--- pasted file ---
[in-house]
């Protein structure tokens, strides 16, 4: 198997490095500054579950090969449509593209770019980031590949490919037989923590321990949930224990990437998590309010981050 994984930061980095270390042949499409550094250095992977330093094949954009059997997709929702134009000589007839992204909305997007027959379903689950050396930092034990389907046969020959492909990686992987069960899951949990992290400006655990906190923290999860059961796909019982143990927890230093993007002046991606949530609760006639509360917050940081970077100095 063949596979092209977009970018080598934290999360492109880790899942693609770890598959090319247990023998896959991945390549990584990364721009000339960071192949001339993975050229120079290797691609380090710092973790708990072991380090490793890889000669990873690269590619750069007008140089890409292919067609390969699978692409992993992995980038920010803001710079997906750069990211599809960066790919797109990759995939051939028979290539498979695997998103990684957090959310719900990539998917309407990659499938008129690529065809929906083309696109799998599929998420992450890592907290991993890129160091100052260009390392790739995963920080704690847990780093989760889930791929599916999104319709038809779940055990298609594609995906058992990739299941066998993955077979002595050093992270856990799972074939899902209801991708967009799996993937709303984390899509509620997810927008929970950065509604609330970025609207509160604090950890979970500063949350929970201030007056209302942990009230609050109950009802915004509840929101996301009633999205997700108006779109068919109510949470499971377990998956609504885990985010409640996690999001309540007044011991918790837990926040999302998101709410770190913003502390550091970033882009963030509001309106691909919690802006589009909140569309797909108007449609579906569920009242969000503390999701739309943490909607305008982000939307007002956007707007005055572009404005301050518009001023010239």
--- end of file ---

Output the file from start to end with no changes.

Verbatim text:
[in-house]
């Protein structure tokens, strides 16, 4: 198997490095500054579950090969449509593209770019980031590949490919037989923590321990949930224990990437998590309010981050 994984930061980095270390042949499409550094250095992977330093094949954009059997997709929702134009000589007839992204909305997007027959379903689950050396930092034990389907046969020959492909990686992987069960899951949990992290400006655990906190923290999860059961796909019982143990927890230093993007002046991606949530609760006639509360917050940081970077100095 063949596979092209977009970018080598934290999360492109880790899942693609770890598959090319247990023998896959991945390549990584990364721009000339960071192949001339993975050229120079290797691609380090710092973790708990072991380090490793890889000669990873690269590619750069007008140089890409292919067609390969699978692409992993992995980038920010803001710079997906750069990211599809960066790919797109990759995939051939028979290539498979695997998103990684957090959310719900990539998917309407990659499938008129690529065809929906083309696109799998599929998420992450890592907290991993890129160091100052260009390392790739995963920080704690847990780093989760889930791929599916999104319709038809779940055990298609594609995906058992990739299941066998993955077979002595050093992270856990799972074939899902209801991708967009799996993937709303984390899509509620997810927008929970950065509604609330970025609207509160604090950890979970500063949350929970201030007056209302942990009230609050109950009802915004509840929101996301009633999205997700108006779109068919109510949470499971377990998956609504885990985010409640996690999001309540007044011991918790837990926040999302998101709410770190913003502390550091970033882009963030509001309106691909919690802006589009909140569309797909108007449609579906569920009242969000503390999701739309943490909607305008982000939307007002956007707007005055572009404005301050518009001023010239």